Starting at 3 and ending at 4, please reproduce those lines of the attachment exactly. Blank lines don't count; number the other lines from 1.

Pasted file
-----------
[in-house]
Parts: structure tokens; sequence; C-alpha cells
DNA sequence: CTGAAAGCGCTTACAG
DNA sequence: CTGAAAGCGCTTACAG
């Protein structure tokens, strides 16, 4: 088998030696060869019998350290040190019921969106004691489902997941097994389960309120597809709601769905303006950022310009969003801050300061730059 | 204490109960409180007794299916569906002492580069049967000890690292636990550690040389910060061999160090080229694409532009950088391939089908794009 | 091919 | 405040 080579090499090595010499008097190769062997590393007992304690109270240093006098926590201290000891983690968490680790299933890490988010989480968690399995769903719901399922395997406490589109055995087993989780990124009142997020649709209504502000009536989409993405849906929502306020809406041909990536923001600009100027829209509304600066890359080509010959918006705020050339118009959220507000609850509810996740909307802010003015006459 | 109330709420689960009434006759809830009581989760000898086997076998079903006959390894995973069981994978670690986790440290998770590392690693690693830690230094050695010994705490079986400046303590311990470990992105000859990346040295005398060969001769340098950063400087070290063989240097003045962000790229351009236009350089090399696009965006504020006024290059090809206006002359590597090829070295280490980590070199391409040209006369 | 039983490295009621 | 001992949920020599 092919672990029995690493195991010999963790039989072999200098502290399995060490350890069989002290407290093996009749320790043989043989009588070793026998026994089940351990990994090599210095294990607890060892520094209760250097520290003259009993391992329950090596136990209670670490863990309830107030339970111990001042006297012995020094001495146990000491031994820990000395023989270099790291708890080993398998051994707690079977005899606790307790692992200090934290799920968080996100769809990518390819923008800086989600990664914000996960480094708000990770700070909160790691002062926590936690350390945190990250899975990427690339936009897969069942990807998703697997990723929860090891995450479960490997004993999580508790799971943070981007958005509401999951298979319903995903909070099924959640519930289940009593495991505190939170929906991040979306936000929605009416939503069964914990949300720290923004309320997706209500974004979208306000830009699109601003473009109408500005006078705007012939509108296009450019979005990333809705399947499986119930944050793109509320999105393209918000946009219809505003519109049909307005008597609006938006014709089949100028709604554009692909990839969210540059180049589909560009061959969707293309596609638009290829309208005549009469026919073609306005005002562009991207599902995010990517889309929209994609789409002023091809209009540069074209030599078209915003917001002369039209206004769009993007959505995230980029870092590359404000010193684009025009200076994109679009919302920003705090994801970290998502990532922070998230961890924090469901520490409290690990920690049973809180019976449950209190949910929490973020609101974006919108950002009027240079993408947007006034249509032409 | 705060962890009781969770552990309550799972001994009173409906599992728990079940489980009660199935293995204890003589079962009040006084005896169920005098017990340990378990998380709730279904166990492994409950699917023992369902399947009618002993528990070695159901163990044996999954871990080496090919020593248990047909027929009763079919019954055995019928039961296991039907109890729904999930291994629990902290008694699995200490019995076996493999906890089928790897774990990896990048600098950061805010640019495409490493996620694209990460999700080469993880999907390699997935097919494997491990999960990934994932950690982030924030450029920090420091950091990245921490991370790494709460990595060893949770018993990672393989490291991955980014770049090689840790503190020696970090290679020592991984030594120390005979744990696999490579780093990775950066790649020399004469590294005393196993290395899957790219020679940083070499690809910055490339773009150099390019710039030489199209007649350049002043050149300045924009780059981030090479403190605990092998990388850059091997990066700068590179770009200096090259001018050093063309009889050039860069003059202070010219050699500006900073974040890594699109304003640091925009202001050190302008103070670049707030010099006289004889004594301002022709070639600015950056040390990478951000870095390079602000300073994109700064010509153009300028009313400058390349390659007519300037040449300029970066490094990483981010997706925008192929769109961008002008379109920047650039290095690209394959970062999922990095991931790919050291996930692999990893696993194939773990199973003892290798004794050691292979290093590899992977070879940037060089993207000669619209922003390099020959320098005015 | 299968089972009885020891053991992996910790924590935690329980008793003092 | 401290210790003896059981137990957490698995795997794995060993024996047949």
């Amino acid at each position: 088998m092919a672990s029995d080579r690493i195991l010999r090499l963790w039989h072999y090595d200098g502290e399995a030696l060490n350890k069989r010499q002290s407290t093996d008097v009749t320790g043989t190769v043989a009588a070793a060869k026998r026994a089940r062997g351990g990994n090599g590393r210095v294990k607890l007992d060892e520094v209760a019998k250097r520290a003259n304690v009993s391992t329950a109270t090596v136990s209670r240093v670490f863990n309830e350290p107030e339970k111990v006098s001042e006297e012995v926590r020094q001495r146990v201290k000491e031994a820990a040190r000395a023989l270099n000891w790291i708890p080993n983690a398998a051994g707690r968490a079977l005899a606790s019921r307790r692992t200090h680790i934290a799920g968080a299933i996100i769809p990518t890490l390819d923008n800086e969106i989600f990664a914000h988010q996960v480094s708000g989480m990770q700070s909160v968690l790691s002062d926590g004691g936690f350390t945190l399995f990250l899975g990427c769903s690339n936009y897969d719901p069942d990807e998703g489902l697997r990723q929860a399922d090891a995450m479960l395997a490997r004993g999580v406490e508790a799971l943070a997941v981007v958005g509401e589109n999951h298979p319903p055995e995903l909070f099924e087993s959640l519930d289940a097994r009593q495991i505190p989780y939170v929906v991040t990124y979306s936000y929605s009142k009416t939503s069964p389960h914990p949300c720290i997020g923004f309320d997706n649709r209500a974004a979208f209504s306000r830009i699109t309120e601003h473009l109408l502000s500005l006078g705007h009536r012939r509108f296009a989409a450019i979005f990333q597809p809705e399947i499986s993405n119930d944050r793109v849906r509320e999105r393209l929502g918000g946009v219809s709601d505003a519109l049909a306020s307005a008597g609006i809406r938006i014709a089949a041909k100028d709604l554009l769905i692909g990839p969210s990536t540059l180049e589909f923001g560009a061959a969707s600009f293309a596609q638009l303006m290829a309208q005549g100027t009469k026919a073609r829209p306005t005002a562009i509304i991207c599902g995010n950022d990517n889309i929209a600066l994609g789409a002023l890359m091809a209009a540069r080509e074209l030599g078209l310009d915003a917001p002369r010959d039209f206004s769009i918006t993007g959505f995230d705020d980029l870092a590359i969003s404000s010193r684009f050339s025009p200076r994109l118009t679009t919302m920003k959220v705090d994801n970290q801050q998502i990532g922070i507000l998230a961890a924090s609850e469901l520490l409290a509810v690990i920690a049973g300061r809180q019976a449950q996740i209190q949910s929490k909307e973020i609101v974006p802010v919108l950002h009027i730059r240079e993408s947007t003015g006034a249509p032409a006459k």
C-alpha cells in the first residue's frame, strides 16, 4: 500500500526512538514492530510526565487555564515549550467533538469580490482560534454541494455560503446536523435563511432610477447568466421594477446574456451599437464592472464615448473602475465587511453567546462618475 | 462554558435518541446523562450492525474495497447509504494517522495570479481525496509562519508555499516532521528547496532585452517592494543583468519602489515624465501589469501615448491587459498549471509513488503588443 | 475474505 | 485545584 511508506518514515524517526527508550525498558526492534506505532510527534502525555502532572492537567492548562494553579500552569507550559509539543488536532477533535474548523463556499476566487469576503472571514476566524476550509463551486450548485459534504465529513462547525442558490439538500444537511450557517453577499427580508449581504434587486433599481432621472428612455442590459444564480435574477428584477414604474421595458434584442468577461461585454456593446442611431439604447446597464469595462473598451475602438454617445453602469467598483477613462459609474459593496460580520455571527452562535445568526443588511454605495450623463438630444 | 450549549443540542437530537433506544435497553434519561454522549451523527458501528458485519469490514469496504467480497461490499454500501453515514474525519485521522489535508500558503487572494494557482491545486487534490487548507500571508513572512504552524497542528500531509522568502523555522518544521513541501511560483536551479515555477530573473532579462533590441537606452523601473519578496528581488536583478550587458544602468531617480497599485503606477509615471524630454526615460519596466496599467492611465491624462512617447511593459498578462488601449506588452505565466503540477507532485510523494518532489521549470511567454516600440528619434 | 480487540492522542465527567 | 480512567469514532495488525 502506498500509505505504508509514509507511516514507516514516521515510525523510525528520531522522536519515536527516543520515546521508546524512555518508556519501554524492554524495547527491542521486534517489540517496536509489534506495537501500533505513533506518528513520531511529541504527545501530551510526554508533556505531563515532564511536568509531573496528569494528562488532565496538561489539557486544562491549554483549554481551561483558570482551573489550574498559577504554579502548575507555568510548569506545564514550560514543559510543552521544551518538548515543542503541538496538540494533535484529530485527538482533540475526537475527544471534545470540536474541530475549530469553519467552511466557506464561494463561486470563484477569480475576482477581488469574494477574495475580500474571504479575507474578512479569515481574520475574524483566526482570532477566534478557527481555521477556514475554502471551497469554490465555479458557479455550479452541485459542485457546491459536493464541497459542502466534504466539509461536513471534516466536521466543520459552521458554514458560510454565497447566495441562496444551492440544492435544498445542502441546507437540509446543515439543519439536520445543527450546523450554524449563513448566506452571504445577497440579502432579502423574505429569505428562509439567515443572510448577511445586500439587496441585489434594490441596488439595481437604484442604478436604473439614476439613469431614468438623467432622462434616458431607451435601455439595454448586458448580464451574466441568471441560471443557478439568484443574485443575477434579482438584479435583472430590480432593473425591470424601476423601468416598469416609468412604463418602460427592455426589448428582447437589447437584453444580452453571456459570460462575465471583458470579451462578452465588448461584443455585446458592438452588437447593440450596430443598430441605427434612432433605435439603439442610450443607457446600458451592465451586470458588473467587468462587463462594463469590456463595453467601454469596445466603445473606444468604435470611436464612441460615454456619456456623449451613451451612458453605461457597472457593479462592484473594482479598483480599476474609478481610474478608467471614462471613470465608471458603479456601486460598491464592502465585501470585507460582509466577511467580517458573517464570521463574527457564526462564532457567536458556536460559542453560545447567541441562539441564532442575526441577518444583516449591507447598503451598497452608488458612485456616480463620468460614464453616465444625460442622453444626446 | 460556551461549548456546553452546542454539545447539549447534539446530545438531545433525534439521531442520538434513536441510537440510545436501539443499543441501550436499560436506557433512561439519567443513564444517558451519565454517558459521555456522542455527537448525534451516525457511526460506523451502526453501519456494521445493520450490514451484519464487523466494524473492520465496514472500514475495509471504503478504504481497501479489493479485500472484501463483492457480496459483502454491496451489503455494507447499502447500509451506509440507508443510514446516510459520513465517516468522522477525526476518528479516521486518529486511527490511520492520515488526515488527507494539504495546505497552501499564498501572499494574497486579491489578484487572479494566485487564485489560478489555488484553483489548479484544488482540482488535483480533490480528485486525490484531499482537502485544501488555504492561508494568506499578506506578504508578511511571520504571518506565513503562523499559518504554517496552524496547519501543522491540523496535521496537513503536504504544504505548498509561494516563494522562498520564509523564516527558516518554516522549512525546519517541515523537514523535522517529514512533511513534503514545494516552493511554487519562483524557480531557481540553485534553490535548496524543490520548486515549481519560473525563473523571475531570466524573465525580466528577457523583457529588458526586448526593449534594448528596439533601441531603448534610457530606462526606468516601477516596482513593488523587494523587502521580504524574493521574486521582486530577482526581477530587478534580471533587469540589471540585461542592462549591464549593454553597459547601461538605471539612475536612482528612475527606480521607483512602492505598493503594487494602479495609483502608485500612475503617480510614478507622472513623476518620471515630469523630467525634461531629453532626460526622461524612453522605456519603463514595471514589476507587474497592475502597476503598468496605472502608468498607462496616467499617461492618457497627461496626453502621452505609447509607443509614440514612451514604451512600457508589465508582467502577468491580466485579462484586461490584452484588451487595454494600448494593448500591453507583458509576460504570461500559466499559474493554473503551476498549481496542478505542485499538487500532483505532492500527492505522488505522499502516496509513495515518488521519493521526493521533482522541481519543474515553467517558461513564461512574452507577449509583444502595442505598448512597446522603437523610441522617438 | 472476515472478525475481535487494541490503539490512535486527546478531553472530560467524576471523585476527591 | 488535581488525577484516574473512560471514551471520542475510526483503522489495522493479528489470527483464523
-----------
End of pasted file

DNA sequence: CTGAAAGCGCTTACAG
DNA sequence: CTGAAAGCGCTTACAG